Which is not entirely true. Those who have found full acceptance on the island can graduate to its most exclusive precincts: the clubs. Nearly all the island’s social life is concentrated around its two social clubs, the Hay Harbor Club and the Fishers Island Club. The Hay Harbor is on the island’s western end, not too far from the main road, while the Fishers Island Club is to the east, past a guarded gate that also protects some of the island’s homes (yet another exclusive hurdle!). The clubs offer golf, tennis, beach access and, most important, breakfast, lunch and dinner. “I would find it hard to be here were it not for the clubs,” said a resident. “Unless you have someone in your house who loves to cook or who is hired to cook. If you want to go out to eat, there is virtually nowhere to go. You could survive on the island without them, but it’s not something I would want to do myself. I’m not a good cook!”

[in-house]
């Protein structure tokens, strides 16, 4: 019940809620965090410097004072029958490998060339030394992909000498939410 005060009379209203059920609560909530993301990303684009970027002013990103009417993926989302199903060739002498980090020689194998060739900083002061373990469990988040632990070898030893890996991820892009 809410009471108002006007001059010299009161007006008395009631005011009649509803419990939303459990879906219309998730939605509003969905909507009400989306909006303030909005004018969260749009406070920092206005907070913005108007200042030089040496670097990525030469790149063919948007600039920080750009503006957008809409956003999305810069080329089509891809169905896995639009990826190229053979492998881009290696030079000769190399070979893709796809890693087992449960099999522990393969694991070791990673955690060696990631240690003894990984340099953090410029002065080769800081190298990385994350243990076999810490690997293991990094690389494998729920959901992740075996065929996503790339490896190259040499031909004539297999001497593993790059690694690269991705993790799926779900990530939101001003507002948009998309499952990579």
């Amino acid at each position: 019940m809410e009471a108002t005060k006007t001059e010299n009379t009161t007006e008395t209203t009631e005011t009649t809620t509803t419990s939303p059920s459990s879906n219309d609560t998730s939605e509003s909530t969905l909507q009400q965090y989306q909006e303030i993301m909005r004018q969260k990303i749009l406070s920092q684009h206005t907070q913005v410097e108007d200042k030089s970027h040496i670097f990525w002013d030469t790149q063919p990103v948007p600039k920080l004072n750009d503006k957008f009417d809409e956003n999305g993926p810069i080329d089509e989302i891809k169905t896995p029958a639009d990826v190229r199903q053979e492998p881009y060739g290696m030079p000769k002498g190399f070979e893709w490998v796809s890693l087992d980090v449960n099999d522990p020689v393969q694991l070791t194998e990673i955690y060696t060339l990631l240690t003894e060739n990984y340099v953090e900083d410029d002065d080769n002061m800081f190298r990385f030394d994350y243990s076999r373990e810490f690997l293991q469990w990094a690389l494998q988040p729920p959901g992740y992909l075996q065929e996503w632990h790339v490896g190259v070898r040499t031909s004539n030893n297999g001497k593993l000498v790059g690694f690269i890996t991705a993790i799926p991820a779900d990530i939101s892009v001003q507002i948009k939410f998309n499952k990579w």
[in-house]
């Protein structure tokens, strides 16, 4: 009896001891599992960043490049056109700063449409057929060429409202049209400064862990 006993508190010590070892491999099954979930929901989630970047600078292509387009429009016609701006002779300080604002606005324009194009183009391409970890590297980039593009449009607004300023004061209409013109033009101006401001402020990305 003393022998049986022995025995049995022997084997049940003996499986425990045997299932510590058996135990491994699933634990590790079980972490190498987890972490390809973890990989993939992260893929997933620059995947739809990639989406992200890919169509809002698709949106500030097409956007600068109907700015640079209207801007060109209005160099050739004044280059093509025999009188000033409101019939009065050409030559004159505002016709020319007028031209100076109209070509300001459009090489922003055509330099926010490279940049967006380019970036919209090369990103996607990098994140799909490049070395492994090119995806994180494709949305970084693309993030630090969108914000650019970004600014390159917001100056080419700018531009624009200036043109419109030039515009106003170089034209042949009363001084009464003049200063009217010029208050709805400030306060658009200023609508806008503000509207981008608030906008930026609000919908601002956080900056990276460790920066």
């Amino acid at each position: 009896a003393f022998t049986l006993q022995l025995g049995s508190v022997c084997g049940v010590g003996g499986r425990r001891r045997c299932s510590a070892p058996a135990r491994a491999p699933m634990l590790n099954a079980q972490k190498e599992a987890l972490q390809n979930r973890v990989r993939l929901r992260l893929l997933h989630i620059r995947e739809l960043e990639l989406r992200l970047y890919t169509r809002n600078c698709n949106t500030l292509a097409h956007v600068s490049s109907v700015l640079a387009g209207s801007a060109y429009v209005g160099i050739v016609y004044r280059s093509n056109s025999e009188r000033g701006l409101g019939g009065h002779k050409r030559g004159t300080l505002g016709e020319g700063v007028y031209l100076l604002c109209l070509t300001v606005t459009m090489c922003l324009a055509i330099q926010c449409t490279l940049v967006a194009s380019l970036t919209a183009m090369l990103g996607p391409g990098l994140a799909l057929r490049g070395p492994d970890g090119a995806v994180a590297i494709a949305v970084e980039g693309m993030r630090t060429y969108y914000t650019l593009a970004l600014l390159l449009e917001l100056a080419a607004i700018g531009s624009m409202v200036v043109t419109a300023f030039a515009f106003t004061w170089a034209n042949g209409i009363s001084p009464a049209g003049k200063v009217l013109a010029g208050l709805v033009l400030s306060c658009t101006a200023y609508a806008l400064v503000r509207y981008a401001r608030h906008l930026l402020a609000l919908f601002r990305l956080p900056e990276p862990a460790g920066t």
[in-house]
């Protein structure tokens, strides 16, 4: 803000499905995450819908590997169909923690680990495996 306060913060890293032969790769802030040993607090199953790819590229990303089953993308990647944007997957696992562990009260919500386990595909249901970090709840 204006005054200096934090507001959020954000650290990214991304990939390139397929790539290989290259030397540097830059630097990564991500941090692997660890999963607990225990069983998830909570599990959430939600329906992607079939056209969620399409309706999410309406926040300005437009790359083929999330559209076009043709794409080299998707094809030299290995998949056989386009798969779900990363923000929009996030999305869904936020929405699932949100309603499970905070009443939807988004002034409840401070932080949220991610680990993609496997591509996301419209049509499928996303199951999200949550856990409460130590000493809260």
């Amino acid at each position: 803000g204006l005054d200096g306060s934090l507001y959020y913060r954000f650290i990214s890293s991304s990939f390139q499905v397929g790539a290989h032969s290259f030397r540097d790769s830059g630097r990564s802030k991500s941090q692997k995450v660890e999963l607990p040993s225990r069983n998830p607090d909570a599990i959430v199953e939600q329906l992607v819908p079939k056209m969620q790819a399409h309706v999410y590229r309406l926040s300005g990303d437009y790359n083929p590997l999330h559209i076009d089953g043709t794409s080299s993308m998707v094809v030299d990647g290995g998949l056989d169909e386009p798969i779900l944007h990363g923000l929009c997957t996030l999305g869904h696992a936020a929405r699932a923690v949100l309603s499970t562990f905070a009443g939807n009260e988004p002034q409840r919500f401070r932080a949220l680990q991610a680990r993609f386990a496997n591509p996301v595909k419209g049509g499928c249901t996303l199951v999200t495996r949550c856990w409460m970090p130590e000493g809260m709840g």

Members take many of their meals at the clubs—one estimated that she eats a full 25 percent of the time at hers. And owing to this, it’s no wonder that the clubs are packed—both, in fact, having waiting lists to accommodate the heavy demand for membership.


With all that difficulty, why visit the island at all? There’s no real question there: it’s extremely beautiful, and uniquely so. Parts of it are like Long Island, others are like the coast of Maine, and some even feel like they’ve been airlifted from Waikiki. “Almost every house that you enter has an entirely different view,” said a resident. “There are so many twists and turns to the coastline that it’s like you’re on a different coast in a different part of the country wherever you go.”


That topography only enhances the island’s mystery. It has two main roads, with dozens of side roads that branch off before returning back. It’s easy to get lost, and easier still to drive the entire island without seeing anyone or anything.